“I think that UNO suffers from many of the problems that plague other charter schools: low teacher and student retention, variability in the quality and experience of teachers, and at best only slightly better outcomes for students (as measured by standardized test scores). However, I do believe that my school has made a sincere effort to effect change in the lives of students and families. Required home visits are a pain for teachers, but I believe that it does help to erase borders between parents and teachers so that more communication can occur. The hours are long, but it is obvious that students need more time in school. My biggest concern is that with the lack of an authentic IB or AP track, high performing students are not being pushed to reach their potential, but I believe that steps are being made to rectify this. Overall, I do not feel like students that attend UNO have dramatically better outcomes than their peers at other schools, but I believe that many in UNO are working tirelessly to improve the charter school model and increase impact.”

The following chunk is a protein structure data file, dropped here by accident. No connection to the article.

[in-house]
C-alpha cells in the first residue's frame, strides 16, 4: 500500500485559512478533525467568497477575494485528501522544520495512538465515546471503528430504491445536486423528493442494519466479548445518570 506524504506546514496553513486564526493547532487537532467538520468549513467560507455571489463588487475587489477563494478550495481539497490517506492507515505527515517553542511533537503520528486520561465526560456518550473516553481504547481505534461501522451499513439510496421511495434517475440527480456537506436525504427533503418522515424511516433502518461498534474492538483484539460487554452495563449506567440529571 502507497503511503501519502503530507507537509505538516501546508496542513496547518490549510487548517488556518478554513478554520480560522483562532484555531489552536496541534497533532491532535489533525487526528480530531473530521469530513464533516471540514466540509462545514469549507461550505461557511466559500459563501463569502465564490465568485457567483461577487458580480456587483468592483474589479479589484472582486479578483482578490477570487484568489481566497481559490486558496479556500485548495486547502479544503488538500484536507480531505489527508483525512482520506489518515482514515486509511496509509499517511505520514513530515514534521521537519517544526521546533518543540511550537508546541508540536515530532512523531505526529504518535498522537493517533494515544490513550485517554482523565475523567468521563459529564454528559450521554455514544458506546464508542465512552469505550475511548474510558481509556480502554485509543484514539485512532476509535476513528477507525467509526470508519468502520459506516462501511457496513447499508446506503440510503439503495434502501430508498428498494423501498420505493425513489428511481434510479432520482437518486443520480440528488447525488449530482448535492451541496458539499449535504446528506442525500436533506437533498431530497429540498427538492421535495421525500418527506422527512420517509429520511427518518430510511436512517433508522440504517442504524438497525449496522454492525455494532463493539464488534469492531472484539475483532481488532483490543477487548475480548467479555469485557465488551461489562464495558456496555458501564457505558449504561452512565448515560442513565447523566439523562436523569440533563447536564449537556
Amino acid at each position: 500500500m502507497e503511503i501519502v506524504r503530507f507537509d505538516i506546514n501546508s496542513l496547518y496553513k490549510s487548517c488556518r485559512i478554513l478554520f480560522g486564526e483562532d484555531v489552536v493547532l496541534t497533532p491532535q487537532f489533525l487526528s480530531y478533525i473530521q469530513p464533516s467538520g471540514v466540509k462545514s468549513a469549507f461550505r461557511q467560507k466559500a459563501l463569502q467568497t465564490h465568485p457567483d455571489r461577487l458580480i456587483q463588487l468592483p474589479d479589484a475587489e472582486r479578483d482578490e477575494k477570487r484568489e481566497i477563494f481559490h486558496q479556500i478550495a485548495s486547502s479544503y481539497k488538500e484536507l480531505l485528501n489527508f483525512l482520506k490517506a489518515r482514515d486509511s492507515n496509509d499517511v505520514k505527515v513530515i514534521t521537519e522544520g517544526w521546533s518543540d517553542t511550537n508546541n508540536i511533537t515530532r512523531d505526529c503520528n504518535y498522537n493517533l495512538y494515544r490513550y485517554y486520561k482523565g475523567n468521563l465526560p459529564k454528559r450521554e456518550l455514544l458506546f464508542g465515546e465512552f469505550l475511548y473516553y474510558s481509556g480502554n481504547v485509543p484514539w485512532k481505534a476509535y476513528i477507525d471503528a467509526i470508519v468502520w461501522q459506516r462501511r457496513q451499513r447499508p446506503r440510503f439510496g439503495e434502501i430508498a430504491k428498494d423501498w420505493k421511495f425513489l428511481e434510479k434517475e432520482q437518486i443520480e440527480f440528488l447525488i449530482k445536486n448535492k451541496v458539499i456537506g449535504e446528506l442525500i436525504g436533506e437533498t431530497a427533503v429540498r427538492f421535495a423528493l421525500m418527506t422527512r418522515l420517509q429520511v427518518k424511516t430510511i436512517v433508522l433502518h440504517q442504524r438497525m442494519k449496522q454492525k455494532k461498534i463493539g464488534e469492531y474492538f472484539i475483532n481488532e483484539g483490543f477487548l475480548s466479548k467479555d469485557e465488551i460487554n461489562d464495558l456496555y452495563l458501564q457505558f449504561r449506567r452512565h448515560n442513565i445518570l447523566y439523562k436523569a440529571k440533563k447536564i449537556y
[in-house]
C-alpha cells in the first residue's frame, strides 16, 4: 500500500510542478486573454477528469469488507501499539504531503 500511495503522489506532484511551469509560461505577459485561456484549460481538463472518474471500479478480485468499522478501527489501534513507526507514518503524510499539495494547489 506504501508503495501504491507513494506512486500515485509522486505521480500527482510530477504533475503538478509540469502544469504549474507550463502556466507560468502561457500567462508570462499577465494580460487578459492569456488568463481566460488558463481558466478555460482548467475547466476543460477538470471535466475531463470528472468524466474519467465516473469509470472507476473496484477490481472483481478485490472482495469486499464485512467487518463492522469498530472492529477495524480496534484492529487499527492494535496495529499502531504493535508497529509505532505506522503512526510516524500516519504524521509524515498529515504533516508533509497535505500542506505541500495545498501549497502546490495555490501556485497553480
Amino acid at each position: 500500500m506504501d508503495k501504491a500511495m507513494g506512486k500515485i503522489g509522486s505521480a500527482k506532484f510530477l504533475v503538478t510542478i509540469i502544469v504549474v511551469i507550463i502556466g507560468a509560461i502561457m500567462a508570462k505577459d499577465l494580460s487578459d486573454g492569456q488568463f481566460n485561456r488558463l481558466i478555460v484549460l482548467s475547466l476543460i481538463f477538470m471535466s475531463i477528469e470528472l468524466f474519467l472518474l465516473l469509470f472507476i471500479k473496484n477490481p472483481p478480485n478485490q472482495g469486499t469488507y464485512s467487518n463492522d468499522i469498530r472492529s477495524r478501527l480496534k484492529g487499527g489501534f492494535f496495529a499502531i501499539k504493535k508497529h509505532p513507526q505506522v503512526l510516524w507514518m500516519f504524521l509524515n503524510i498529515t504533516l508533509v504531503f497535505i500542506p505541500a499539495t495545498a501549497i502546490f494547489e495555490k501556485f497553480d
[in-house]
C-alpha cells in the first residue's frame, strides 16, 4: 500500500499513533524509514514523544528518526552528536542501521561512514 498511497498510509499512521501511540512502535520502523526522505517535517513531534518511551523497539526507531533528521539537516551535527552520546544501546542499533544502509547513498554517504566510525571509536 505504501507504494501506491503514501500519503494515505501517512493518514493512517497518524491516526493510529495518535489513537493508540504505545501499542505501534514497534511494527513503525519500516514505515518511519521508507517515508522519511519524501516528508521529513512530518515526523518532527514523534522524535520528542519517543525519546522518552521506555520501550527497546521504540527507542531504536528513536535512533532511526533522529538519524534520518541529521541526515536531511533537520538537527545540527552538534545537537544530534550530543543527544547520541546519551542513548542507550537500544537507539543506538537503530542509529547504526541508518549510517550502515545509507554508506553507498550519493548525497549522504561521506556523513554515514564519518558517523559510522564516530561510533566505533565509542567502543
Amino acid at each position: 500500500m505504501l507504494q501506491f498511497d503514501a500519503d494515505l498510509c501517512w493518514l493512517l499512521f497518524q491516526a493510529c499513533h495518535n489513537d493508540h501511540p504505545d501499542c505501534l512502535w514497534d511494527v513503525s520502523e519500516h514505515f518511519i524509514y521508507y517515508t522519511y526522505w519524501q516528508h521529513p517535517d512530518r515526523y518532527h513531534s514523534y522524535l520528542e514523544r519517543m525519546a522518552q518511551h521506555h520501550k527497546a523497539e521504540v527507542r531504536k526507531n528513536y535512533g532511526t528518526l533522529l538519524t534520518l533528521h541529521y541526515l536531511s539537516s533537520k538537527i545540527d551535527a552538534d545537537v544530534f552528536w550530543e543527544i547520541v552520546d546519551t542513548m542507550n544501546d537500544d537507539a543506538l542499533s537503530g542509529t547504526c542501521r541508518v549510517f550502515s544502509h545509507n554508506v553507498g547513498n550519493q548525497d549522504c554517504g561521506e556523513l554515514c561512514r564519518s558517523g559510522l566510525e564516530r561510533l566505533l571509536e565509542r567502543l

“In short, yes, I believe UNO runs good schools. Based on what I know about my school, teachers and staff as well as the other teachers I have met through PD and committees, UNO has good schools. What makes these schools good are the teachers and school directorship, and their commitment to high standards, not necessarily the network administration. However, I can shout out the network for its willingness and even their search to try new things that just couldn't be done at a "regular school." Examples: 6th graders visit a college every year, 7th graders will now visit New York every year (this is new this year, they will be focusing on 9/11 and immigration). To sum up, If I had children of my own, I would send them to an UNO school over a CPS, private, or Catholic school.”
Those actually seem pretty good, right? I’m not trying to argue that UNO schools aren’t pretty good. Or that they are. I’m just saying we’re giving UNO a lot of love these days and we need an honest, public conversation about UNO quality before we all get ourselves into trouble.